Home Science Mysteries Is There Really Such a Thing as Blue Lava? (Video & Images)

Is There Really Such a Thing as Blue Lava? (Video & Images)

Unfortunately, what you read on many websites and see on YouTube are not always right regarding the French photographer Olivier Grunewald’s photos of Indonesia’s Kawah Ijen volcano.  The web has gone crazy with speculation using the images.

 (Image: Screenshot/Youtube)
It is the sulfuric gases mixed with the lava that burn blue. (Screenshot/YouTube)

The color of lava differs slightly, which is determined by its mineral composition, but most lava appears a bright red or orange color in its molten state depending on its temperature. So the lava (molten rock) that is emerging from this volcano is not any different to any other lava. It is the fact that there is an extremely high quantity of sulfuric gases under high pressure and at high temperatures that is burning on top of the lava that gives it that blue look.

 (Image: Screenshot/Youtube)
Kawah Ijen volcano seen during the day with its corrosive sulfuric steam. (Screenshot/YouTube)

 With the sulfur exposed to oxygen and the lava providing the heat, the sulfur burns, giving off a blue color.

Because it is not the lava that is blue, the effect only happens at night when you can see the flames. During the day, Kawah Ijen looks like any other volcano.

 (Image: Screenshot/Youtube)
‘Blue lava’ flowing down the volcano. (Screenshot/YouTube)

The photographer, Olivier Grunewald, said: “The main problem was the acidic gases that whirled constantly in the crater, and the night seriously increased the difficulty as well, because it became almost impossible to see when dense gases arrived at times; we were stuck in gas plumes for over an hour without being able to see our hands,” according to smithsonian.com.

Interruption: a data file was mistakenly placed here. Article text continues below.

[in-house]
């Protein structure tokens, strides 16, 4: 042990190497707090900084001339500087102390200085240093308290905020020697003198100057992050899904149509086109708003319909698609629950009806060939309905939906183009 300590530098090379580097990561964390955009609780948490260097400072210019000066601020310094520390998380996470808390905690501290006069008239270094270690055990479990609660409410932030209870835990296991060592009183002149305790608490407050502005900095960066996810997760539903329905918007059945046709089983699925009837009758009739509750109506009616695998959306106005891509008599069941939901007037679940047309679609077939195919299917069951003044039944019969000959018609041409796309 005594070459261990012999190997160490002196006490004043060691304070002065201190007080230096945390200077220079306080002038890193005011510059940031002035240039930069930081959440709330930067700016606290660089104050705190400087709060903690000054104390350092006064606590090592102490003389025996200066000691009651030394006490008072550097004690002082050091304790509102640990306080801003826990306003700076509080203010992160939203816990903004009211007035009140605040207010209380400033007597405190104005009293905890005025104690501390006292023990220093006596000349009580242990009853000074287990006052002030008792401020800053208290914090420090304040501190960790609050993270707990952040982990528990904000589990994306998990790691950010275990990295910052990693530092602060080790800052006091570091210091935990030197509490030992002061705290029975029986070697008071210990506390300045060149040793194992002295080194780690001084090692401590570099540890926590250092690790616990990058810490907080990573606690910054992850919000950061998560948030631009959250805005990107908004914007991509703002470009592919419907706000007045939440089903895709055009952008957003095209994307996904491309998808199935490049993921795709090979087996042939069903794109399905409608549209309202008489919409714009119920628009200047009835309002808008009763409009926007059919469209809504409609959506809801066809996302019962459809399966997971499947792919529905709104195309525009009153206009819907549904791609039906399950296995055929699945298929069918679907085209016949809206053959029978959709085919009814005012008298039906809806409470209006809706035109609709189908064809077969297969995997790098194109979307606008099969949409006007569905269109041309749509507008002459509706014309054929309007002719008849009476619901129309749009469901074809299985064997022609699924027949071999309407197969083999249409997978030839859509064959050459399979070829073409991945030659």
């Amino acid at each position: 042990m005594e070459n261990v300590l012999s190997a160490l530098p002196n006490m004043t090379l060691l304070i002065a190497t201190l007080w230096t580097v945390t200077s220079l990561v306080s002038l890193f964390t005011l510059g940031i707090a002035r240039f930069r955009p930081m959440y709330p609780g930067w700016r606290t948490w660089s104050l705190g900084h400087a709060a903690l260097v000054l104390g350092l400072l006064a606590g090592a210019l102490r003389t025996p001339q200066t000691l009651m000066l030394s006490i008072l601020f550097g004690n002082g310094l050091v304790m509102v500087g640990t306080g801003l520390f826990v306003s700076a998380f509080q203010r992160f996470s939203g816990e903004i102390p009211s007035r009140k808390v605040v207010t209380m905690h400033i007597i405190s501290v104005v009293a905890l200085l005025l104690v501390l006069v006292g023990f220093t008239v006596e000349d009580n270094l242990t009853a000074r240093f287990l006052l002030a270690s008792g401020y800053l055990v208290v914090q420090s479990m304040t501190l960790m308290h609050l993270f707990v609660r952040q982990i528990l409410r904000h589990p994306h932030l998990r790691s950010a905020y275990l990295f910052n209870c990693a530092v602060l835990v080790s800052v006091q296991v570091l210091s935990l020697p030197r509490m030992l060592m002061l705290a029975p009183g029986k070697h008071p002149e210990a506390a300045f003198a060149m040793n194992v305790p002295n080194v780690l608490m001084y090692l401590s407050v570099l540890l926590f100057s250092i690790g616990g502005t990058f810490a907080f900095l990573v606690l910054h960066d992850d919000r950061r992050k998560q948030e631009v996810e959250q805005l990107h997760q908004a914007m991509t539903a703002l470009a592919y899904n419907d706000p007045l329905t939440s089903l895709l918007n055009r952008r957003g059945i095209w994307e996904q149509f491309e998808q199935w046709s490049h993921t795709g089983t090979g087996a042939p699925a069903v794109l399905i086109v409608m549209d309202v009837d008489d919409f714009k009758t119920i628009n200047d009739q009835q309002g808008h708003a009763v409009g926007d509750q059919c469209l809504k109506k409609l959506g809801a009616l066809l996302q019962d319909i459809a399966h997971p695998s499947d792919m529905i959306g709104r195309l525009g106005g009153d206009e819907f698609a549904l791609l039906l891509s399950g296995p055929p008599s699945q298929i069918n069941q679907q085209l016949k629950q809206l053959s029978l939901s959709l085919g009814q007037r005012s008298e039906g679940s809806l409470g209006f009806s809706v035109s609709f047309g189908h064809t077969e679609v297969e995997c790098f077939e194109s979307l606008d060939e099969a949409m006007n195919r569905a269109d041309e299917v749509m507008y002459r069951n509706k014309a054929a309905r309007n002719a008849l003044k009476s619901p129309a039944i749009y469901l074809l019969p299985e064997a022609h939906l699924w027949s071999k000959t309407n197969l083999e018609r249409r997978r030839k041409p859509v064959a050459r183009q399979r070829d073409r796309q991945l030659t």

(Image: Screenshot/Youtube)
River of ‘blue lava’ at night. (Screenshot/YouTube)

He also said: “During my first trip, I lost a camera and two lenses that had been corroded by acid after we got back home; it took up to three weeks for our skin to lose the smell of sulfur.”

Grunewald’s photos are beautiful and dramatic, and I would love to go there and take my own photos. But the health hazards, even with the proper safety gear, are just too great for me.



Troy Oakes
Troy was born and raised in Australia and has always wanted to know why and how things work, which led him to his love for science. He is a professional photographer and enjoys taking pictures of Australia's beautiful landscapes. He is also a professional storm chaser where he currently lives in Hervey Bay, Australia.

Most Popular

Why Xi Jinping’s Congratulations to Biden Could Backfire

The Chinese leadership’s delayed congratulations to Joe Biden and his running mate may have arisen from confusion — and perhaps self-inflicted misinformation — about...

Elon Musk Is Unsure Whether He Has COVID-19

Back in March, the Chief Executive of SpaceX, Elon Musk, tweeted that panic about COVID-19 might end up causing more harm than the virus....

The Best Fengshui

In the past, there was a man who wanted to build a house, and he invited a fengshui master to check the location. Just...

How to Weather the Autumn Cold

Autumn is brisk and dry. Your throat is prone to fall victim to the change of seasons. Vast differences in temperature from morning to...